Top Shelf has announced a Will Eisner tribute comic coming. Eisner was one of the first to make his cartoon hero, the Spirit, an everyman with no particular powers that went after criminals and occasionally got beaten up. His cartoon book, Contract with God, is thought to be one of the first of the alternative mature graphic novels. An annual comic award, the Eisner, is named after this cartooning giant. He passed away on January 3, 2005 at the age of 88.
Speaking of Top Shelf, I do not read, consume, or recommend sweet material. We at Lollipop are all just a little bit too scruffy and street for a return to innocence, right? Were that not true, I’d make rapid reference to Owly by Andy Runton. This is really a very charming all-ages comic where the lead character, a lonely little owl, is always trying to fill his life with new friends and adventures. It’s also unique in that it comes across like a silent film, because it’s cleverly devoid of dialogue. If you were to pick out one graphic novel to present to a young lady for whom you have romantic inclinations, this would do it. The item comes across very sweet, imaginative, and thereby very seductive in a high-level narrative way. At first glance, you might just pass it off as a too-cute children’s graphic novel, but as you pay attention to the panels and the rhythm of how the narrative unfolds, you find that there’s wit and talent available on the page. It runs $10 and there’s now a companion #2 out called Just a Little Blue.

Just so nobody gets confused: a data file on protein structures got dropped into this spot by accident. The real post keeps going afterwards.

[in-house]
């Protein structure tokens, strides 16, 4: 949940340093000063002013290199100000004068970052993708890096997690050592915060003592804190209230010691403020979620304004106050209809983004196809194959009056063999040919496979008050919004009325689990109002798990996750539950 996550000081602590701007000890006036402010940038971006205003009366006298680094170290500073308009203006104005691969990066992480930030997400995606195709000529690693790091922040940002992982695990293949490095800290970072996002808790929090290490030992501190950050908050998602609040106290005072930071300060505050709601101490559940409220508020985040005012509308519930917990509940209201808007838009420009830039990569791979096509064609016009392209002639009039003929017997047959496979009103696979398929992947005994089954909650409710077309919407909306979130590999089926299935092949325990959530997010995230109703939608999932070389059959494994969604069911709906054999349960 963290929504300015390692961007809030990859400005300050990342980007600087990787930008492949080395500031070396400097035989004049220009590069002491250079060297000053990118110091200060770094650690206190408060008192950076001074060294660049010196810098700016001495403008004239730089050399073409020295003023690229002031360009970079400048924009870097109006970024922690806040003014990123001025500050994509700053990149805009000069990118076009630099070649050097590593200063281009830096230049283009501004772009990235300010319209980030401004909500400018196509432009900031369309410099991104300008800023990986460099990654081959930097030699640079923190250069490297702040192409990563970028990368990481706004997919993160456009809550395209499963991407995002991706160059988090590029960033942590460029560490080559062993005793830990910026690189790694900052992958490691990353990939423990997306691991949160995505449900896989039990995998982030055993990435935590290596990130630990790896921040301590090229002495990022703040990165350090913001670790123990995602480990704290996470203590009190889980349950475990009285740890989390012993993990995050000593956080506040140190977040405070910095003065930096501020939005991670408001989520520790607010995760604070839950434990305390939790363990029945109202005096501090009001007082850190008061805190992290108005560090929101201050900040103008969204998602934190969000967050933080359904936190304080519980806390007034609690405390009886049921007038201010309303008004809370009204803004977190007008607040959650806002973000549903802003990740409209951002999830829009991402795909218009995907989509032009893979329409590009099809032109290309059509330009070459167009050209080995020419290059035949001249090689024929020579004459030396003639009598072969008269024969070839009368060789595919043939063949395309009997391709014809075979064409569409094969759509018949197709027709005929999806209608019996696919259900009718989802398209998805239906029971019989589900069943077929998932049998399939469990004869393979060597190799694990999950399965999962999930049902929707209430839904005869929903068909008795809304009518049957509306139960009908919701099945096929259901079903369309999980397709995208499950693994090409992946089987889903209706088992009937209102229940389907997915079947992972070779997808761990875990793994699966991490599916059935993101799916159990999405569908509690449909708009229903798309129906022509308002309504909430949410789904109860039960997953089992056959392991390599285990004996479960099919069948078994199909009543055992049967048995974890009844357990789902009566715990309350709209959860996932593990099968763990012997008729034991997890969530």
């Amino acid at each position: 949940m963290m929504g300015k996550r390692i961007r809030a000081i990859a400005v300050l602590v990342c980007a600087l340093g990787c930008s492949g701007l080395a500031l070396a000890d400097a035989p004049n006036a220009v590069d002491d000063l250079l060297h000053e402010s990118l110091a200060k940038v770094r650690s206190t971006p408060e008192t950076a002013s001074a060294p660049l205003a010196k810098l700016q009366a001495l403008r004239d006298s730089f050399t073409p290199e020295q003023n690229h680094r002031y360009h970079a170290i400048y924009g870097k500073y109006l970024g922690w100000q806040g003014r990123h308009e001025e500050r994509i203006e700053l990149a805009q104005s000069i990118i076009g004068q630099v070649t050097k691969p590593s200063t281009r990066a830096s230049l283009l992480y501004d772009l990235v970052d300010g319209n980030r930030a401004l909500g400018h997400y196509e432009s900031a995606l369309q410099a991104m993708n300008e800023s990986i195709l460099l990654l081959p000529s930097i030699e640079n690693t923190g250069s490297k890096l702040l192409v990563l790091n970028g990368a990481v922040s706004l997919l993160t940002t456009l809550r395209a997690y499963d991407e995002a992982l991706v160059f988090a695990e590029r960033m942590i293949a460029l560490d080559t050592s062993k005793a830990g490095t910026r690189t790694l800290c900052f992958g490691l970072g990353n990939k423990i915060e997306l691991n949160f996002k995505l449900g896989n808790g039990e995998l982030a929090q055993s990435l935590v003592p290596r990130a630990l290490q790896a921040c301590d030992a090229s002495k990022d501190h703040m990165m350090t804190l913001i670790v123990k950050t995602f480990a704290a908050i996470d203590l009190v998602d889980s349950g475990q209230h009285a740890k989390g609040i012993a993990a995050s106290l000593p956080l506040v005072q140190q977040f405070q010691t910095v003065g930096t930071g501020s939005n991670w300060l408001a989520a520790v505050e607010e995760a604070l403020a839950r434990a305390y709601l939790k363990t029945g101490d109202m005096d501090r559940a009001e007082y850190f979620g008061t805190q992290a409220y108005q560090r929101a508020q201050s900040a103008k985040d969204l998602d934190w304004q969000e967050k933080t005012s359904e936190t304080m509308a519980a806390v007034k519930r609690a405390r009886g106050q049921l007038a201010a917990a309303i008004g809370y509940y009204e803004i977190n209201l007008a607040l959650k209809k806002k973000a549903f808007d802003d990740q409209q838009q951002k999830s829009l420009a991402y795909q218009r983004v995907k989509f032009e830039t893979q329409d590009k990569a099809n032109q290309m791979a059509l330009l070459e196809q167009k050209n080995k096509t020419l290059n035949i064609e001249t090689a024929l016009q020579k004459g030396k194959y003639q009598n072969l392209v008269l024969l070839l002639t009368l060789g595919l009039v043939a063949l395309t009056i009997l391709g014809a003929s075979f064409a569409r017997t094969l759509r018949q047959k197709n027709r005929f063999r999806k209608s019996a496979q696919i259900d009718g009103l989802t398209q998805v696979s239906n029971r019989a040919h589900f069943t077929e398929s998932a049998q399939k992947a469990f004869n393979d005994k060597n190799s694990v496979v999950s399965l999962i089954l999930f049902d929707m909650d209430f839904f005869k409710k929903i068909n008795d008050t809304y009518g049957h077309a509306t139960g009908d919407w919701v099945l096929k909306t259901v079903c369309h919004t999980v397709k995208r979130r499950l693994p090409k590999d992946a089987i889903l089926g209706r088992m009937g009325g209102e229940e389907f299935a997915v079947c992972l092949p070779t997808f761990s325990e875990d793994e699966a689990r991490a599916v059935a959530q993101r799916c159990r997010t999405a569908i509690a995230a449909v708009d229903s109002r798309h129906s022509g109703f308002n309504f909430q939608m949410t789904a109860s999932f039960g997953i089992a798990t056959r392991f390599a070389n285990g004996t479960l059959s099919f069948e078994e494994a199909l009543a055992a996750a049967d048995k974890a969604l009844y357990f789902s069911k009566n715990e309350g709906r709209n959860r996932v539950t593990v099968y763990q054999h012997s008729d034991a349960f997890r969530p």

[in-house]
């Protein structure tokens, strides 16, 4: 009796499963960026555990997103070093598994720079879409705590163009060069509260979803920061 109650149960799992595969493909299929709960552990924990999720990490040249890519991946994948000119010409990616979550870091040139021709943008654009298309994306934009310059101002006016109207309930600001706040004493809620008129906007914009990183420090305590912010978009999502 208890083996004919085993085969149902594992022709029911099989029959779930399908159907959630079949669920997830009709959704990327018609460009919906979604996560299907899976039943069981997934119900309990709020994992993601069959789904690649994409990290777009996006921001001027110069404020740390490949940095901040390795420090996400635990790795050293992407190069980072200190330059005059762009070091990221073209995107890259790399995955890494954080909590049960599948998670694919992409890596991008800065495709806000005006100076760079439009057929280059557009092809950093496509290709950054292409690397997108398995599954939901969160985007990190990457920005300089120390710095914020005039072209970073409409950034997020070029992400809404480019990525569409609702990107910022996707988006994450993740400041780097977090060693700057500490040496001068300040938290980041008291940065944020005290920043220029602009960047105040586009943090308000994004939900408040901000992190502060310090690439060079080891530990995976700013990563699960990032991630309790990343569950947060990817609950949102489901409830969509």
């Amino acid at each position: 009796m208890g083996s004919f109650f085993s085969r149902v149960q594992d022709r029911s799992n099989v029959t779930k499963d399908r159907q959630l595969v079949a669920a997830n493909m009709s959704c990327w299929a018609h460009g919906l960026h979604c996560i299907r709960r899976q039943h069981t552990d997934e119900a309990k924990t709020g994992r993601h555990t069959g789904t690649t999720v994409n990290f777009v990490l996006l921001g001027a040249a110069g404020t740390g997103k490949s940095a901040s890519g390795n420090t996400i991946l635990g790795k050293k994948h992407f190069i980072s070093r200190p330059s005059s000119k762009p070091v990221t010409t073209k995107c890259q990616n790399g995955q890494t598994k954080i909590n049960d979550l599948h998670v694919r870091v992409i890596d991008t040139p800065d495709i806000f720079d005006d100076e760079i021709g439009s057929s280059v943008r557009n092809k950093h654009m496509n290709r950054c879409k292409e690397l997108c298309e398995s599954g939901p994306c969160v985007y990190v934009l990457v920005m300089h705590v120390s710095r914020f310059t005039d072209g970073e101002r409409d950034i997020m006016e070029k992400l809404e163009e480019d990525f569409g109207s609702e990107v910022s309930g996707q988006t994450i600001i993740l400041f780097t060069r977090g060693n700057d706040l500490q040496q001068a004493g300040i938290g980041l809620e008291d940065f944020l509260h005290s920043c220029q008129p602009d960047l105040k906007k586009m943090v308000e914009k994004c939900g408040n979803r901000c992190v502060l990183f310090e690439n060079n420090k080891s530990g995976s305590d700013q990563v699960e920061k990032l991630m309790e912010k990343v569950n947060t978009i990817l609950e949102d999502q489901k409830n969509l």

A new title from Slave Labor is A Bag of Anteaters by Ian Carney and Jonathon Edwards, due out this season for $2.95. It’s about two teenage friends, Dave and David, as they negotiate a day of dating, drunkenness, and other contemporary issues. I haven’t personally seen the item.
Further, Eureka Productions has their new Graphic Classics: Robert Louis Stevenson out with great interpretations of the master’s stories or features by Maxon Crumb, Hunt Emerson, Sherri Flenniken, and others. This is the ninth in a row for these productive and talented publishers. They have a great capacity to amass interpretations from a broad base of contemporary artists, and I only hope that they’re doing well. One of the very best series to emerge in years. I’m watching for their latest, with interpretations of O. Henry. So far, they’ve successfully tackled the work of Edgar Allan Poe [with a cover by Skot Olsen, whose done a number of magazine and mp3 CD covers for Lollipop], Arthur Conan Doyle, Mark Twain, and other heavies of literature. Some of their material is reprinted here.
The king of hot new titles is generally Fantagraphics, who always has a ton of great material available. Their Blab! Vol. 15 is sure to be the title or series to beat for sheer audacious, edgy material. This issue includes material by Spain, Peter Kuper, and Sue Coe. Bob Staake delivers an interpretation of Steely Dan lyrics.
Fantagraphics also has some great material available by Peter Bagge, Mark Bode, and Joe Coleman. Who could resist a title like Trucker Fags in Denial by Jim Blanchard and Jim Goad? Trust me, quit your dead end job and buy this shit before you grow too old. You’ll thank me.
(www.drawnandquarterly.com, www.nbmpub.com, www.ripoffpress.com, www.topshelfcomix.com, www.slavelabor.com, www.graphicclassics.com, www.fantagraphis.com)